With Jodie Whittaker and the rest of the team behind Doctor Who reportedly expected to begin filming Series 13 within the next two months (barring further COVID-related delays), it appears the BBC's long-running sci-fi series has a creative sandbox that writer and playwright Grant Morrison (DC Comics' Batman, Green Lantern, and The Flash; Happy!) wouldn't mind playing in. Speaking with Tech Radar in support of his Peacock streaming service series Brave New World, Morrison was asked what television shows he finds inspiring.
"I've always been a fan of television. Before I got into comics, I wanted to be a television dramatist of all things because I was so much a fan of Dennis Potter ["The Singing Detective"] back in the day, so I came from that. I loved all the stuff that was on British television in the 1970s and 80s. I thought it was really radical and progressive," Morrison revealed. "And in more recent times, I've always loved Doctor Who, and I particularly loved when Steven Moffat was writing 'Doctor Who.' Because again, he's a very meticulous writer who constructs these beautiful puzzle boxes of plot. More recently, I really loved Michaela Coel's 'I May Destroy You,' which to me was up there with Potter as some of the best stuff I think I've ever seen in television for a long, long time."
Yup, that's right: Doctor Who. It feels like it would be a match made in some kind of place of peace, love, and happiness (you can fill in the spiritual blank), so why hasn't it happened before? Well, it almost did: "Well, it kind of did happen. I did pitch a couple, but it didn't work out." But even though Moffat is no longer writing full-time for the show (wrapping up at the end of Peter Capaldi's run in 2017 but occasionally returning for events like "Doctor Who Lockdown" global live-tweet) doesn't mean Morrison wouldn't revisit the idea- in fact, he's already got a season-long story to tell: "One of these days, I've got a whole season worked out, so I'm sure it'll happen eventually."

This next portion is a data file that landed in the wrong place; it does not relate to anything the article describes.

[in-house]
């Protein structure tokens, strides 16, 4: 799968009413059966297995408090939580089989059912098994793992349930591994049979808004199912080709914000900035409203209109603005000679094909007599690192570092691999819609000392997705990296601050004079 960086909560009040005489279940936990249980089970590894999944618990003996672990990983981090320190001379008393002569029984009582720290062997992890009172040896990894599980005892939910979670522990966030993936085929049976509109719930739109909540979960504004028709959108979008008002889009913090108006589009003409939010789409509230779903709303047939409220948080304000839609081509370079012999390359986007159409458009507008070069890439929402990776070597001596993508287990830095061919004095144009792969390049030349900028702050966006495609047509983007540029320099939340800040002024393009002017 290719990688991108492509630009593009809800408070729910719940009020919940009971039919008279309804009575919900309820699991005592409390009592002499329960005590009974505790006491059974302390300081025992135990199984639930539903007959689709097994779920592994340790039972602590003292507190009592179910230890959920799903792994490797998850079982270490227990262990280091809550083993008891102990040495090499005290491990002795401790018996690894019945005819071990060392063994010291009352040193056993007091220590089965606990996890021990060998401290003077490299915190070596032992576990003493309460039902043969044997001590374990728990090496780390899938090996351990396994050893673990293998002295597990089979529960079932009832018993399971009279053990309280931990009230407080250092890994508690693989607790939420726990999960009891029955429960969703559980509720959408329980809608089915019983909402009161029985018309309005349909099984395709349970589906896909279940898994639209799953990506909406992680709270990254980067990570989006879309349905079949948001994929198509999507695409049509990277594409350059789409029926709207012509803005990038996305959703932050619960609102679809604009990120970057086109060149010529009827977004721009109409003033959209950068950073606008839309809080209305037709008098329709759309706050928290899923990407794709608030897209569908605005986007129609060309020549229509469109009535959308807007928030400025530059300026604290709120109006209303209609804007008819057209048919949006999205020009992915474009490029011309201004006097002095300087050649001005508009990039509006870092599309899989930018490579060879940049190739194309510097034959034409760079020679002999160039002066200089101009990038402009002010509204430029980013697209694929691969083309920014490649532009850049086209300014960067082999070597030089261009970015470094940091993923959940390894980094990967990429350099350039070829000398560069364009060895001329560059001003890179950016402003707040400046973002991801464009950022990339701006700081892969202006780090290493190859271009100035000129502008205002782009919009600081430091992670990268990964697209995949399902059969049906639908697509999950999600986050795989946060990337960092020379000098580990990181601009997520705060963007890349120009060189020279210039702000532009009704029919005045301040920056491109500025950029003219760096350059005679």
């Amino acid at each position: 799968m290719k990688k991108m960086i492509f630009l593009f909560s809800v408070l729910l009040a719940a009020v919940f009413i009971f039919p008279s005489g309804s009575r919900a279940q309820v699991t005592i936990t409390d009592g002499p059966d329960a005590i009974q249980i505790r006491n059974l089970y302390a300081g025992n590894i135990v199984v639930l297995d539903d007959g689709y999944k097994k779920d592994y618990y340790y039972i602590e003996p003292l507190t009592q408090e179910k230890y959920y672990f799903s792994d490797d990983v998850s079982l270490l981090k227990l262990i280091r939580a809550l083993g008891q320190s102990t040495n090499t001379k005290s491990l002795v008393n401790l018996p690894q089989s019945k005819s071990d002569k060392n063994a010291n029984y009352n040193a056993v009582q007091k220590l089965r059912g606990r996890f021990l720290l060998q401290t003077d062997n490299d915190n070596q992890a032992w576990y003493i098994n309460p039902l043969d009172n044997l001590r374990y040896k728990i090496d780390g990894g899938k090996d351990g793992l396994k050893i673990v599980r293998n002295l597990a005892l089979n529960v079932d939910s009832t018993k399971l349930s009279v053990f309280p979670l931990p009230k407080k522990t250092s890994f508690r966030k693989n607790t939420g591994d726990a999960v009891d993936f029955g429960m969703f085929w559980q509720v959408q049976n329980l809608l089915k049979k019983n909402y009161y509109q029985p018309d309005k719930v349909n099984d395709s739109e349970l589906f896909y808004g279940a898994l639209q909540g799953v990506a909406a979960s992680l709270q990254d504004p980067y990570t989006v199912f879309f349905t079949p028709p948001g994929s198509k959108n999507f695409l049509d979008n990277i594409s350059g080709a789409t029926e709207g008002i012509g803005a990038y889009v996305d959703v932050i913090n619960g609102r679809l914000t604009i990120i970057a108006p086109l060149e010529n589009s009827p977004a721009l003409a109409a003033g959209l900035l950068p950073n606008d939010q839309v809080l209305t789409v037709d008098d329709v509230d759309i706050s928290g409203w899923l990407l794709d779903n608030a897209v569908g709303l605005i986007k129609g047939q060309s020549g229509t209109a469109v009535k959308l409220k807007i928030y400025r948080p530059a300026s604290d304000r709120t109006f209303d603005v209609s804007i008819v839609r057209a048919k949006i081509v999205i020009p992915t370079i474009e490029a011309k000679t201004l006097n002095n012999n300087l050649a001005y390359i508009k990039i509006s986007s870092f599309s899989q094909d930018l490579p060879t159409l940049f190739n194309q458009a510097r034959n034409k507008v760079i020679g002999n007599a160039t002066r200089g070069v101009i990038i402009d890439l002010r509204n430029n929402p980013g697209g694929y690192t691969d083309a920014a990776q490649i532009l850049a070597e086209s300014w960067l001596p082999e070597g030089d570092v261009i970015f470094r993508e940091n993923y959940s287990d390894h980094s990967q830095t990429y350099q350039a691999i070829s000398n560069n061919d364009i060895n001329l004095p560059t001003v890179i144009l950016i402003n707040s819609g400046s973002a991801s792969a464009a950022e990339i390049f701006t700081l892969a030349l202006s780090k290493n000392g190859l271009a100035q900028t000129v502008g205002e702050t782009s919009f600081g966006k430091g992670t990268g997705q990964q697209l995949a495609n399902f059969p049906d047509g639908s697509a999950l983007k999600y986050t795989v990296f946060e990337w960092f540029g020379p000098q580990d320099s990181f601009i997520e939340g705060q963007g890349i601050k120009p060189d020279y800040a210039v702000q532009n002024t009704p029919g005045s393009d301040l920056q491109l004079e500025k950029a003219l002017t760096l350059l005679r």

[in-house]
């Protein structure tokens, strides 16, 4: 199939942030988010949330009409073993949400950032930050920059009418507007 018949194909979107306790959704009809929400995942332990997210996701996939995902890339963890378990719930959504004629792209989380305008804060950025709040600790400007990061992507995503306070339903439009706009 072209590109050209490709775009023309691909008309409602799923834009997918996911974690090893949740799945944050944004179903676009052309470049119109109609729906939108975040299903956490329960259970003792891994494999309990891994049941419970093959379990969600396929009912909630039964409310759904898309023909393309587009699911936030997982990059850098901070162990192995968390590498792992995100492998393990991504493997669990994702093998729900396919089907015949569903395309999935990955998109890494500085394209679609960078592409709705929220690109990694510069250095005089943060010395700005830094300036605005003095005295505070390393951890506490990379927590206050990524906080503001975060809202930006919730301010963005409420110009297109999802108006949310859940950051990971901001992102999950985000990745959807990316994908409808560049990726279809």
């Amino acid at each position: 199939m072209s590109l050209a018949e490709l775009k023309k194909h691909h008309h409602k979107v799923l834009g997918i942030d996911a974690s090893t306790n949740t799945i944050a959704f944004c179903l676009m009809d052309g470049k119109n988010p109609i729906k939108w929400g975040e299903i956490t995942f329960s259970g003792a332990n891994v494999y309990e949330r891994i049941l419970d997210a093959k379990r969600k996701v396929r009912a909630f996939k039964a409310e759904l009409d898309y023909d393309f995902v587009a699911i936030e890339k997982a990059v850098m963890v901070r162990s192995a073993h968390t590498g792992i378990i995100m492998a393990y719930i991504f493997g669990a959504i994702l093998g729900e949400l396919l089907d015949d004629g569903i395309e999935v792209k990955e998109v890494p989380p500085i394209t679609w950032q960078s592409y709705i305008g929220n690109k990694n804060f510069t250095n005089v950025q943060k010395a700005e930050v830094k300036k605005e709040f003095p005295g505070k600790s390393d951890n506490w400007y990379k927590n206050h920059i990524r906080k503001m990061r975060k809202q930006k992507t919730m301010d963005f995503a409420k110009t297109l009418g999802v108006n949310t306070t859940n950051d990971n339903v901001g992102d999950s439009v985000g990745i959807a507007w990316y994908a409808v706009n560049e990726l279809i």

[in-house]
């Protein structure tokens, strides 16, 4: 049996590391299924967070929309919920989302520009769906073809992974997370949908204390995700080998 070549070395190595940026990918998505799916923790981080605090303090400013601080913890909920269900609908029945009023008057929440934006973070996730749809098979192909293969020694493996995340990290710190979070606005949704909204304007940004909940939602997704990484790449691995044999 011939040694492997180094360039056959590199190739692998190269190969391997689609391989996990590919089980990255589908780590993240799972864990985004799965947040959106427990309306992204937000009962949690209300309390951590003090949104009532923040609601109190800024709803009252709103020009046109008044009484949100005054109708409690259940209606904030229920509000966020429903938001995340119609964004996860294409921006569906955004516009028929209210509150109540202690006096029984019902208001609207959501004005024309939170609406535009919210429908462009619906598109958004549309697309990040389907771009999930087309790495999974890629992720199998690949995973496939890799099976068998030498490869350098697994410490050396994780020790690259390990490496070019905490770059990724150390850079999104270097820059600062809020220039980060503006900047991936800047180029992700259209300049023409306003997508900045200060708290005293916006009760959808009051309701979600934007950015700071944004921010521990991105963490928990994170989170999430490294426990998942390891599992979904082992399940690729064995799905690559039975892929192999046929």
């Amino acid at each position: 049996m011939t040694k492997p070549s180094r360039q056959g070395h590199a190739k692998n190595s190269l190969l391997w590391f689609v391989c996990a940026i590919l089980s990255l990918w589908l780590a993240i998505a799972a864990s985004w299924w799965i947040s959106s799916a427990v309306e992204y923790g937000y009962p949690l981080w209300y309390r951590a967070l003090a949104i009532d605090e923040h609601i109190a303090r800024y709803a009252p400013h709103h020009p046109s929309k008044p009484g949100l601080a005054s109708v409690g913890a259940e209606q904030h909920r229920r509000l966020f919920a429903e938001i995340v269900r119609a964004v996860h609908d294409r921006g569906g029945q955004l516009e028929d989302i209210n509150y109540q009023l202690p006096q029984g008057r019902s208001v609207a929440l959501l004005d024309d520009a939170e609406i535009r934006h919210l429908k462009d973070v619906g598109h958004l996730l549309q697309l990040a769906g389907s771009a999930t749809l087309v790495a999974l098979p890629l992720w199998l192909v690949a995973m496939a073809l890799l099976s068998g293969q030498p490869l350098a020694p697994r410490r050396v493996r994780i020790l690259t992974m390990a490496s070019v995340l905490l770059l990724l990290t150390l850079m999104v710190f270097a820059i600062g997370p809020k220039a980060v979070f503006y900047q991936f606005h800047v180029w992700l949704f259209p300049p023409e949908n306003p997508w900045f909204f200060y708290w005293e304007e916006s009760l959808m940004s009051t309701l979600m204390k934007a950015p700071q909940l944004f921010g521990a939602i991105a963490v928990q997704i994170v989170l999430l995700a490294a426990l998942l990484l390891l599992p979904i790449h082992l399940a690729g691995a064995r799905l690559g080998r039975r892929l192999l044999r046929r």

Based on Aldous Huxley's groundbreaking novel, "Brave New World" imagines a utopian society that has achieved peace and stability through the prohibition of monogamy, privacy, money, family, and history itself. As citizens of New London, Bernard Marx (Harry Lloyd, "Game of Thrones," "The Theory of Everything") and Lenina Crowne (Jessica Brown Findlay, "Winter's Tale," "Downton Abbey") embark on a vacation to the Savage Lands, where they become embroiled in a harrowing and violent rebellion. Bernard and Lenina are rescued by John the Savage (Alden Ehrenreich, "Solo: A Star Wars Story," "Hail, Caesar!"), who escapes with them back to New London. John's arrival in the New World soon threatens to disrupt its utopian harmony, leaving Bernard and Lenina to grapple with the repercussions.
With David Wiener (Homecoming, The Killing) serving as showrunner and Owen Harris (Black Mirror: San Junipero, Black Mirror: Striking Vipers) directing the opening two episodes, the series stars Alden Ehrenreich, Jessica Brown Findlay, Harry Lloyd, Kylie Bunbury, Hannah John-Kamen, Sen Mitsuji, Joseph Morgan, Nina Sosanya, and Demi Moore. Wiener, Morrison, and Harris executive produce alongside Darryl Frank (The Americans) and Justin Falvey (The Americans), co-presidents of Amblin Television. UCP produces in association with Amblin Television.